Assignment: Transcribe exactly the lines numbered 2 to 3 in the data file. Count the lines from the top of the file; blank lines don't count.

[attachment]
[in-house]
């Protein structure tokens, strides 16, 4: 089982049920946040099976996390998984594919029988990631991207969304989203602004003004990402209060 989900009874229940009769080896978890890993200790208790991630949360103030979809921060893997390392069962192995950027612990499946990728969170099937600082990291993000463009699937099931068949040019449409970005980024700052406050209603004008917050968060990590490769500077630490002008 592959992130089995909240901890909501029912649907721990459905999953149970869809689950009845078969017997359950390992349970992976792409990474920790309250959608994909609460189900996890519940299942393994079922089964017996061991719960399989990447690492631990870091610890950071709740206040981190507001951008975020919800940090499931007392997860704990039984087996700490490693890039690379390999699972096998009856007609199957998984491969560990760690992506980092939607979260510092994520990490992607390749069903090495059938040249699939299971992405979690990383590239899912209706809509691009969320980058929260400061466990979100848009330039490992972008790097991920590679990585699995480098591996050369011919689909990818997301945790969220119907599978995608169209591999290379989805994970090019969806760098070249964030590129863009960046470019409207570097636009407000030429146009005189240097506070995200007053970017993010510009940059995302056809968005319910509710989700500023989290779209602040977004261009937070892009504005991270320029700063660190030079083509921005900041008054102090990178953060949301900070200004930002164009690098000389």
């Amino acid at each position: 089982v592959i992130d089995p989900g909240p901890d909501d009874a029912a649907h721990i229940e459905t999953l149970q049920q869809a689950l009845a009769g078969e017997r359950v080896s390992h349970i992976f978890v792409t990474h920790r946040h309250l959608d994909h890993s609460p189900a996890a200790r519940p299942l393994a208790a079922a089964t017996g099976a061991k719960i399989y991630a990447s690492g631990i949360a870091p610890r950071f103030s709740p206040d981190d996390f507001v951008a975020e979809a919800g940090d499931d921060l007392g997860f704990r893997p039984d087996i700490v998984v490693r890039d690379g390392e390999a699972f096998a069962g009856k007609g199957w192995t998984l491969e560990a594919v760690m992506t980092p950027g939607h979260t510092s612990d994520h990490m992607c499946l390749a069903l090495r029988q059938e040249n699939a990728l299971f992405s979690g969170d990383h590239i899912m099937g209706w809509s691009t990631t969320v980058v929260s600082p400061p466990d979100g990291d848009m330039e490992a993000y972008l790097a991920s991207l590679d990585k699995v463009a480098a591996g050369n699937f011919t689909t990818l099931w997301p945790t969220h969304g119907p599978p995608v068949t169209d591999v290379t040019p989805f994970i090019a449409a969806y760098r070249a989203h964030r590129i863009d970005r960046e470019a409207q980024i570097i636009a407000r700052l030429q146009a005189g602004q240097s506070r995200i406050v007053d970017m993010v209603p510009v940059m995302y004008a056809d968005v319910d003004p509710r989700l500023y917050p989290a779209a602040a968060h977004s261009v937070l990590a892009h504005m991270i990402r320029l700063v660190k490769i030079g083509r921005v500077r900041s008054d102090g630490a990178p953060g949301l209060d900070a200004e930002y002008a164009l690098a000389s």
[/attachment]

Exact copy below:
């Protein structure tokens, strides 16, 4: 089982049920946040099976996390998984594919029988990631991207969304989203602004003004990402209060 989900009874229940009769080896978890890993200790208790991630949360103030979809921060893997390392069962192995950027612990499946990728969170099937600082990291993000463009699937099931068949040019449409970005980024700052406050209603004008917050968060990590490769500077630490002008 592959992130089995909240901890909501029912649907721990459905999953149970869809689950009845078969017997359950390992349970992976792409990474920790309250959608994909609460189900996890519940299942393994079922089964017996061991719960399989990447690492631990870091610890950071709740206040981190507001951008975020919800940090499931007392997860704990039984087996700490490693890039690379390999699972096998009856007609199957998984491969560990760690992506980092939607979260510092994520990490992607390749069903090495059938040249699939299971992405979690990383590239899912209706809509691009969320980058929260400061466990979100848009330039490992972008790097991920590679990585699995480098591996050369011919689909990818997301945790969220119907599978995608169209591999290379989805994970090019969806760098070249964030590129863009960046470019409207570097636009407000030429146009005189240097506070995200007053970017993010510009940059995302056809968005319910509710989700500023989290779209602040977004261009937070892009504005991270320029700063660190030079083509921005900041008054102090990178953060949301900070200004930002164009690098000389």
């Amino acid at each position: 089982v592959i992130d089995p989900g909240p901890d909501d009874a029912a649907h721990i229940e459905t999953l149970q049920q869809a689950l009845a009769g078969e017997r359950v080896s390992h349970i992976f978890v792409t990474h920790r946040h309250l959608d994909h890993s609460p189900a996890a200790r519940p299942l393994a208790a079922a089964t017996g099976a061991k719960i399989y991630a990447s690492g631990i949360a870091p610890r950071f103030s709740p206040d981190d996390f507001v951008a975020e979809a919800g940090d499931d921060l007392g997860f704990r893997p039984d087996i700490v998984v490693r890039d690379g390392e390999a699972f096998a069962g009856k007609g199957w192995t998984l491969e560990a594919v760690m992506t980092p950027g939607h979260t510092s612990d994520h990490m992607c499946l390749a069903l090495r029988q059938e040249n699939a990728l299971f992405s979690g969170d990383h590239i899912m099937g209706w809509s691009t990631t969320v980058v929260s600082p400061p466990d979100g990291d848009m330039e490992a993000y972008l790097a991920s991207l590679d990585k699995v463009a480098a591996g050369n699937f011919t689909t990818l099931w997301p945790t969220h969304g119907p599978p995608v068949t169209d591999v290379t040019p989805f994970i090019a449409a969806y760098r070249a989203h964030r590129i863009d970005r960046e470019a409207q980024i570097i636009a407000r700052l030429q146009a005189g602004q240097s506070r995200i406050v007053d970017m993010v209603p510009v940059m995302y004008a056809d968005v319910d003004p509710r989700l500023y917050p989290a779209a602040a968060h977004s261009v937070l990590a892009h504005m991270i990402r320029l700063v660190k490769i030079g083509r921005v500077r900041s008054d102090g630490a990178p953060g949301l209060d900070a200004e930002y002008a164009l690098a000389s």